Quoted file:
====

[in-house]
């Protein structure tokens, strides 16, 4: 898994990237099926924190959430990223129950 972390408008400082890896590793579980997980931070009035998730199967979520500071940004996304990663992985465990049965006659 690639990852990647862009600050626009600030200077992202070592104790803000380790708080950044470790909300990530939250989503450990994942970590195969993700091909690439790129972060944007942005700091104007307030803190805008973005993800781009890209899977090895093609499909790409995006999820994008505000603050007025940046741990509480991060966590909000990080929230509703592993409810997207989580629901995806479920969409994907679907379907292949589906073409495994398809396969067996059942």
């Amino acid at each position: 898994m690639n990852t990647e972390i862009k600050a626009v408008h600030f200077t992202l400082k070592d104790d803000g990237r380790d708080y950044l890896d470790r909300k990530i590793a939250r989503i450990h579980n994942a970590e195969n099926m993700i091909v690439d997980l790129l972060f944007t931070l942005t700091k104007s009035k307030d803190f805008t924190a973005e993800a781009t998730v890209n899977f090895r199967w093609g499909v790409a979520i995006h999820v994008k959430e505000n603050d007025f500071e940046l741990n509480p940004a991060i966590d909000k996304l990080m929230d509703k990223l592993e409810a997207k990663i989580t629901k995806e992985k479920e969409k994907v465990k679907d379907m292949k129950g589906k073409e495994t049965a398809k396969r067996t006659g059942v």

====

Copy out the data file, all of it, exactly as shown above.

[in-house]
């Protein structure tokens, strides 16, 4: 898994990237099926924190959430990223129950 972390408008400082890896590793579980997980931070009035998730199967979520500071940004996304990663992985465990049965006659 690639990852990647862009600050626009600030200077992202070592104790803000380790708080950044470790909300990530939250989503450990994942970590195969993700091909690439790129972060944007942005700091104007307030803190805008973005993800781009890209899977090895093609499909790409995006999820994008505000603050007025940046741990509480991060966590909000990080929230509703592993409810997207989580629901995806479920969409994907679907379907292949589906073409495994398809396969067996059942």
């Amino acid at each position: 898994m690639n990852t990647e972390i862009k600050a626009v408008h600030f200077t992202l400082k070592d104790d803000g990237r380790d708080y950044l890896d470790r909300k990530i590793a939250r989503i450990h579980n994942a970590e195969n099926m993700i091909v690439d997980l790129l972060f944007t931070l942005t700091k104007s009035k307030d803190f805008t924190a973005e993800a781009t998730v890209n899977f090895r199967w093609g499909v790409a979520i995006h999820v994008k959430e505000n603050d007025f500071e940046l741990n509480p940004a991060i966590d909000k996304l990080m929230d509703k990223l592993e409810a997207k990663i989580t629901k995806e992985k479920e969409k994907v465990k679907d379907m292949k129950g589906k073409e495994t049965a398809k396969r067996t006659g059942v």